Management consulting firm McKinsey & Company estimates that by 2025, just the remote monitoring enabled by IoT medical devices could create as much as $1.1 trillion a year in value by improving the health of chronic-disease patients.
Connected glucometers, blood pressure cuffs and similar devices can collect all sorts of vital sign data on patients automatically, allowing nurses and doctors in the hospital setting to respond early and quickly to patient needs. Devices like connected infusion pumps that deliver precise dosages of drugs can respond to changing conditions as needed. In-home medical devices can allow hospitals to discharge patients from hospitals sooner, while still monitoring patients' conditions.
But healthcare IoT isn't limited to medical device integration. It will play a role in inventory management — particularly in areas like pharmacy. It will also have a dramatic effect on workflow optimization. For instance, RFID tags in wrist bands and ID badges could help a hospital better understand the flow of people through their facilities.
"When you're using connected devices, it makes it a lot easier for doctors and nurses to enter patient information into patient health records," says Vlad Gostomelsky, a network security professional and managing consultant with Spirent Communications, a specialist in network, device and services testing.
That's important, because as of October of last year, the U.S. Department of Health and Human Services has mandated that U.S. healthcare providers use ICD-10-CM, a new and much more detailed version of the International Statistical Classification of Diseases and Related Health Problems (ICD), which is a medical classification list by the World Health Organization (WHO). The new codes can tell healthcare professionals whether a patient was bitten by a squirrel (W53.21XA), struck by lightning once (T75.01XA) or even struck by lightning a second time (T75.01XD).
The idea is to create much more granular data that allow researchers to better understand trends and outbreaks. It could be scientists seeking to understand the pattern of an infectious disease or researchers looking for patterns of injury with regard to particular products.
The uses of such data are myriad. But the data is also extremely sensitive and valuable to thieves. In the case of devices like infusion pumps or pacemakers and implantable defibrillators, the consequence of a security vulnerability could be deadly. Other data can be used for identity theft or even blackmail.
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"The vendors are trying to aggregate as much information as they can electronically," Gostomelsky says. "Obviously, security is not their first concern. They're trying to be the first to market."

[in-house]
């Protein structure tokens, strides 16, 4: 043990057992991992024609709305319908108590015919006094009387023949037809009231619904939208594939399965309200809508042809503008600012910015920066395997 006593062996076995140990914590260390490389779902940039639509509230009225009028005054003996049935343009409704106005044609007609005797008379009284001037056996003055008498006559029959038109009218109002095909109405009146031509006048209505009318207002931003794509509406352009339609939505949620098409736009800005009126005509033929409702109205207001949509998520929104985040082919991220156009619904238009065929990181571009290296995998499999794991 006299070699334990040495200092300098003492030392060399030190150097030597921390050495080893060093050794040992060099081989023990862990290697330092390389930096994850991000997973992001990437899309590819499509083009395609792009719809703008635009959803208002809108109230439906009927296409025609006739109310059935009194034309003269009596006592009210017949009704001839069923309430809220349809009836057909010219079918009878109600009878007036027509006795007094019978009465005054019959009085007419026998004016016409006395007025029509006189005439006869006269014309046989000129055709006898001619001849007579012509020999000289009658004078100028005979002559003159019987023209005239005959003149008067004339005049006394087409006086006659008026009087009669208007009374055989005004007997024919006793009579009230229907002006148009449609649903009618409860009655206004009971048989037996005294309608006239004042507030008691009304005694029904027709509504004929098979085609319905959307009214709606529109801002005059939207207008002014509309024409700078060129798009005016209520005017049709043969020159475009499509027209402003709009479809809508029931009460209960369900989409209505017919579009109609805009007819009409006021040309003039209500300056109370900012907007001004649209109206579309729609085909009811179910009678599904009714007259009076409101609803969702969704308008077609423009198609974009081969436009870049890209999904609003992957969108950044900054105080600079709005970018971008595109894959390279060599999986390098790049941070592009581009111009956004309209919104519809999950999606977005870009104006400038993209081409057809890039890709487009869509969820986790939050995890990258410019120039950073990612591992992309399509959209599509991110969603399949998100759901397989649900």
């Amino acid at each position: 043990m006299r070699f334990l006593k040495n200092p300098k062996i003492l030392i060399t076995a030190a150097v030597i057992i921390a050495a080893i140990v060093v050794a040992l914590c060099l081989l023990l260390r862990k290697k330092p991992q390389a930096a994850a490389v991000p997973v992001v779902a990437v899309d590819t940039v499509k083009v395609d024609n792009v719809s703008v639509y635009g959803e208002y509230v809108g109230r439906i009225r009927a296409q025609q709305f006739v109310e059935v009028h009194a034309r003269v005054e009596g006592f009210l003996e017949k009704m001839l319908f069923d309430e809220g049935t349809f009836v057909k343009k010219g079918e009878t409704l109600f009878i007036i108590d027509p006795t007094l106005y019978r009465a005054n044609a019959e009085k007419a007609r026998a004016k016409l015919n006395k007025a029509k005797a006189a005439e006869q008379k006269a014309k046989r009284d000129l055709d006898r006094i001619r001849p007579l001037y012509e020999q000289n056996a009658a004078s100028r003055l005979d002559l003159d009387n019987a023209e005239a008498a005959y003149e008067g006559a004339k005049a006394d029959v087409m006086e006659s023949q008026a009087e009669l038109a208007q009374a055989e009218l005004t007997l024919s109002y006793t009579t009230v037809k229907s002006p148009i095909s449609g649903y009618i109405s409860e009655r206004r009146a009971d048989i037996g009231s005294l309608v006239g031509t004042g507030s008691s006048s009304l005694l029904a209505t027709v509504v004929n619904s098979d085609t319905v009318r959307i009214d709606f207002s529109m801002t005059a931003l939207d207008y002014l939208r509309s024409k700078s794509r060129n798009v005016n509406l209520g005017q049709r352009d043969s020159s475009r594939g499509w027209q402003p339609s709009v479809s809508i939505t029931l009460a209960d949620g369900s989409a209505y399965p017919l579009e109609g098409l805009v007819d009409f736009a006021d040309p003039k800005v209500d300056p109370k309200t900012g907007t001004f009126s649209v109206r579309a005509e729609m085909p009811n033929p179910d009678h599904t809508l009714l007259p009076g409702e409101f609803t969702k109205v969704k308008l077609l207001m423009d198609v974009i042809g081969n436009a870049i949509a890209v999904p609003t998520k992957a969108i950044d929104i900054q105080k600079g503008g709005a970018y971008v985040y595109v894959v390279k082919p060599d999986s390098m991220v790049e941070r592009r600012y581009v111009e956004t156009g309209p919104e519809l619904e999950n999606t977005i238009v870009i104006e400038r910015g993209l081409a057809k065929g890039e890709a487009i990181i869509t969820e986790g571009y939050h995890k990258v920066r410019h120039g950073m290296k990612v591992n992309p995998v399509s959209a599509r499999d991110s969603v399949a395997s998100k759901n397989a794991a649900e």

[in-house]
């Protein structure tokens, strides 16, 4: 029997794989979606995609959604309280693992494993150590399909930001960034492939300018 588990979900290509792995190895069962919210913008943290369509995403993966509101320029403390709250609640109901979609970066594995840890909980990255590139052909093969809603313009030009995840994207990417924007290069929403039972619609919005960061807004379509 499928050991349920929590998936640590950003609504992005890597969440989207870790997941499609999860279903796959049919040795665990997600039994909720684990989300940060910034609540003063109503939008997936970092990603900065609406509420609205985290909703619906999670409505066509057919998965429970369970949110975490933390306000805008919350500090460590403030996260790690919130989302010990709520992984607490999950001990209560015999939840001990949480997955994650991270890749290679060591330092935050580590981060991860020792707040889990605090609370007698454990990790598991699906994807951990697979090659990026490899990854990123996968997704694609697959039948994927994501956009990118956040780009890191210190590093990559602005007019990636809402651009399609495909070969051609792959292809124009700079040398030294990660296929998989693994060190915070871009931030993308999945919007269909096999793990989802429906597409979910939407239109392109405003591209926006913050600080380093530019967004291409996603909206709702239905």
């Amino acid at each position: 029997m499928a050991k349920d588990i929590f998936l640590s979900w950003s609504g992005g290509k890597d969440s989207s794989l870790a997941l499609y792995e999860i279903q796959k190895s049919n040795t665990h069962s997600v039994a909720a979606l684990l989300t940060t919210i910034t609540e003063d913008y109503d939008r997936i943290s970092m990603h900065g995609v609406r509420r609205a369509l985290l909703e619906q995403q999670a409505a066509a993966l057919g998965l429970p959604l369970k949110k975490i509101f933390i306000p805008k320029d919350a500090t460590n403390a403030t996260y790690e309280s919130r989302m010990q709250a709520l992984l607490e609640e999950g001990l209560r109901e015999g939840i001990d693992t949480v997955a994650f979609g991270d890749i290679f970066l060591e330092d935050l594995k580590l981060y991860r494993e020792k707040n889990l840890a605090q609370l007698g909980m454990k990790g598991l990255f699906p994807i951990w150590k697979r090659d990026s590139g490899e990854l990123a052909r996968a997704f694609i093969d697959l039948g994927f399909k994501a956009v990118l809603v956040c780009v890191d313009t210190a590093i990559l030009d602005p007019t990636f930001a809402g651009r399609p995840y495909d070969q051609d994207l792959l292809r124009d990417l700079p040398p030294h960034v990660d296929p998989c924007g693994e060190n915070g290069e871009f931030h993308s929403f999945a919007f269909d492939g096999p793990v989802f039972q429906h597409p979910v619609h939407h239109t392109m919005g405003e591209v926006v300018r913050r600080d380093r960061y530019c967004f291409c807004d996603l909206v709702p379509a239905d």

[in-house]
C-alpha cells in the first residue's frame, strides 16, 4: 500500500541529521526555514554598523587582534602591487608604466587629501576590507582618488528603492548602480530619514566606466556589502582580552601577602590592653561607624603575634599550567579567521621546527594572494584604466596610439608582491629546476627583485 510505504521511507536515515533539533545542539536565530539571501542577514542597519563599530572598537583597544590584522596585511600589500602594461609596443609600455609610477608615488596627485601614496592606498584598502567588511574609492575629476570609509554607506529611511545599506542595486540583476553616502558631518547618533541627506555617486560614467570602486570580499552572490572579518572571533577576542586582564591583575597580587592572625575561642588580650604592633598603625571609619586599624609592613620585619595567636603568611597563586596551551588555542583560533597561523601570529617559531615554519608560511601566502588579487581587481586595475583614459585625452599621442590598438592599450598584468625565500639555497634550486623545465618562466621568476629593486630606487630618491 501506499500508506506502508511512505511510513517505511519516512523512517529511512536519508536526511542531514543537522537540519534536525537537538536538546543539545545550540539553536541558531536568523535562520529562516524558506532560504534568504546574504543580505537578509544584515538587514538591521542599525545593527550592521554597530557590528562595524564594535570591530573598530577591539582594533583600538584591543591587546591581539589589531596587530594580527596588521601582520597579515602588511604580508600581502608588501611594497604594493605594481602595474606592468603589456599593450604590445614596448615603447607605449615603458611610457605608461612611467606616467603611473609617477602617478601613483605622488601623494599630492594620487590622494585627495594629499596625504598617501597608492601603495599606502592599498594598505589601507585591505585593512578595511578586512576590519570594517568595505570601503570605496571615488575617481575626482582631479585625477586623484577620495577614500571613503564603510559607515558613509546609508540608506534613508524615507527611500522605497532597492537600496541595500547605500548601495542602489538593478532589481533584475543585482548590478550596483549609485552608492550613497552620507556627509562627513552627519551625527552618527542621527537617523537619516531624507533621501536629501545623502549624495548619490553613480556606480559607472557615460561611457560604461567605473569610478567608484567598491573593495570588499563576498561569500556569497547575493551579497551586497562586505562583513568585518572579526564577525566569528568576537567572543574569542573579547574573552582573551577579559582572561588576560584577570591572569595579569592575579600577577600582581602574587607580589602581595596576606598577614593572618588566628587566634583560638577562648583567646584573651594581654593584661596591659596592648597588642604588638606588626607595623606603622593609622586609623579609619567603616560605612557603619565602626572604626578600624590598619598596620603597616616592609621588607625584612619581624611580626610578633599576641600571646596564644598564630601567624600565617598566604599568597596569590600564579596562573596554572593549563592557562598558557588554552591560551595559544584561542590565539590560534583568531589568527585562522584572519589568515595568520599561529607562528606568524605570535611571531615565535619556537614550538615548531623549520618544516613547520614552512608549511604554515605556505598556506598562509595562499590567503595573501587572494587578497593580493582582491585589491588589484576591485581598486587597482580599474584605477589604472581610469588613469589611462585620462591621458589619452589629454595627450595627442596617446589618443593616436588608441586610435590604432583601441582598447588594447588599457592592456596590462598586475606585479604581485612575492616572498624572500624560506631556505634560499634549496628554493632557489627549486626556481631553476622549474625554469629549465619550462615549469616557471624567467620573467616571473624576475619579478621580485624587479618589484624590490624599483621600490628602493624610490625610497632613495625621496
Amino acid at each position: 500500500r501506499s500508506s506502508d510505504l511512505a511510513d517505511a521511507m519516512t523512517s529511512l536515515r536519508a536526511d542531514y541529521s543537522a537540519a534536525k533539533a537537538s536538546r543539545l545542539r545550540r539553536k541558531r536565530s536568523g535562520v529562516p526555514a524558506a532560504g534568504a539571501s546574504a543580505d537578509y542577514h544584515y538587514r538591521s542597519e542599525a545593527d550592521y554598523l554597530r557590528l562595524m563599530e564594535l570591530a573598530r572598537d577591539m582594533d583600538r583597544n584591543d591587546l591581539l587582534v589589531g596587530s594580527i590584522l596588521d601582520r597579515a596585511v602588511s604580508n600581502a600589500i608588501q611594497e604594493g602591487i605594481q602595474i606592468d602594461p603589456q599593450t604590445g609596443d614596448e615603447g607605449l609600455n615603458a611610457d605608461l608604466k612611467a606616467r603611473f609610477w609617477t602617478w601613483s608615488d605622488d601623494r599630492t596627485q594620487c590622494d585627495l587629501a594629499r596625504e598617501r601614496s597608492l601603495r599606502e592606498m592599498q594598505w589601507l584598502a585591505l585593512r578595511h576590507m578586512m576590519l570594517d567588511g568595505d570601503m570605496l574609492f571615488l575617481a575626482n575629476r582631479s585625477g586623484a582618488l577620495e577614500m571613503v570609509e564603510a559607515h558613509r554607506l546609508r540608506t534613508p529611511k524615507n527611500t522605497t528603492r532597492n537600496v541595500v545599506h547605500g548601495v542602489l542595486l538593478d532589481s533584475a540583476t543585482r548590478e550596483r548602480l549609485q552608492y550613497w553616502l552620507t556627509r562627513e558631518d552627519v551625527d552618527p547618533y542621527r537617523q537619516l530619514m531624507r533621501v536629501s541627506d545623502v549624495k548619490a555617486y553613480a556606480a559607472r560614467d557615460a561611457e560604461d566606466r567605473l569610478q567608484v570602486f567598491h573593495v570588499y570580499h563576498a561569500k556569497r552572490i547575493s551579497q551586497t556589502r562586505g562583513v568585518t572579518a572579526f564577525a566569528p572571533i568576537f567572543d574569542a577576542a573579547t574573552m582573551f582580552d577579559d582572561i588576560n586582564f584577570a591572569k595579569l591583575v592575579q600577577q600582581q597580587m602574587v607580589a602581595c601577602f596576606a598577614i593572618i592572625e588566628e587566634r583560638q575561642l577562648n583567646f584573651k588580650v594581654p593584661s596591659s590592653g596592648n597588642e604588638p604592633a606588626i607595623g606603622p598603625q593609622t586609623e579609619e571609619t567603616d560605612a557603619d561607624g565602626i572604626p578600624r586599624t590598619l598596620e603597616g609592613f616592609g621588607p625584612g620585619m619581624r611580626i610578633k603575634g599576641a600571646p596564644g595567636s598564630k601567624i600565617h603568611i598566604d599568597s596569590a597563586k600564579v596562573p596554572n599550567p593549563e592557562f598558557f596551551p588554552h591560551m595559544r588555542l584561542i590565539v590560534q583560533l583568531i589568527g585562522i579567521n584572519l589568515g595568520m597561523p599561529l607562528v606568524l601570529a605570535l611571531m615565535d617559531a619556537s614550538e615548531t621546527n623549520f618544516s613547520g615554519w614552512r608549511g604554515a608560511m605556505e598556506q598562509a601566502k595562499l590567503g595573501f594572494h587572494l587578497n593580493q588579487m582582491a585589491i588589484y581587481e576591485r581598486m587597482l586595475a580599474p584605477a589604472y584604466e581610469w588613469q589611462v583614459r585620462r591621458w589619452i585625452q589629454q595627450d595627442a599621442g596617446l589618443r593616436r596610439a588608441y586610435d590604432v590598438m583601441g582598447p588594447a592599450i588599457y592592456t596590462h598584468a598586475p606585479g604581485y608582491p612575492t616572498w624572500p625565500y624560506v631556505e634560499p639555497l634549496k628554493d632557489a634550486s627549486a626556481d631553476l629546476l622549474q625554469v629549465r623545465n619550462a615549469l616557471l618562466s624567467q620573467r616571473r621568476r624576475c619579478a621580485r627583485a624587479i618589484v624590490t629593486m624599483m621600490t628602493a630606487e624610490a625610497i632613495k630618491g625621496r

To make matters worse, the hospital has some unique challenges when it comes to locking things down.
"A hospital network is filled with HIPAA information and data," Gostomelsky says. "But in a hospital, you have a large number of workstations that can't be locked [when someone isn't using them]. They're connected to things like crash carts that allow doctors or nurses to type in a password or scan a thumbprint and grab whatever drugs they need for a patient in an emergency."
Hospitals can do more to secure their environments, he says. They can do a better job isolating their networks using VLANs and they can deploy intrusion detection. But fundamentally, he says, the onus will rest on device manufacturers to get their houses in order.
"Hospitals don't necessarily have a huge IT budget," Gostomelsky says. "Their focus is on buying medical equipment, paying doctors and delivering the best patient experience. Hospitals alone cannot solve the problem. Anything they're trying to fix is an afterthought. Device manufacturers who actually create the medical devices need to have comprehensive testing. They need to build more secure devices."
Getting there, he believes, is going to take the development of industry standards.
"It's only a matter of time," he says. "If the industry doesn't create standards, the FDA will step in. If we don't do it ourselves, the government will set standards and we may not like the results."
What hospitals can do, though, is put pressure on medical device makers to create standards and certify their adherence to those standards.
"Hospitals need to require certified devices," he says. "I think that will drive the industry. People have reported vulnerabilities to medical devices before, sometimes over several years, and they have not been fixed. They simply don't have the pressure on them to secure the device."
As an example he points to a penetration test he performed several months ago in which he discovered a medical device used by a Philadelphia hospital was operating on a radio frequency outside the ISM band reserved for industrial, scientific or medical purposes other than telecommunications.
"The frequency they chose was way too close to the frequency used by the Philadelphia Fire Department," Gostomelsky says. "Every time the fire department used that frequency, it jammed the device and reset it. It violated laws and went against best practices."
"Good decision-making starts right at purchasing," he adds. "Hospital CIOs need to demand to know whether the device passed security testing — independent security testing by a reputable organization."
He also notes that hospital CIOs need to use the 'stick' approach when it comes to contracts. They need to ask questions about how the manufacturer deals with security vulnerabilities and the update policy for patches. CIOs need to ensure that the contract specifies that the manufacturer is responsible for delivering timely patches for devices if security vulnerabilities are found.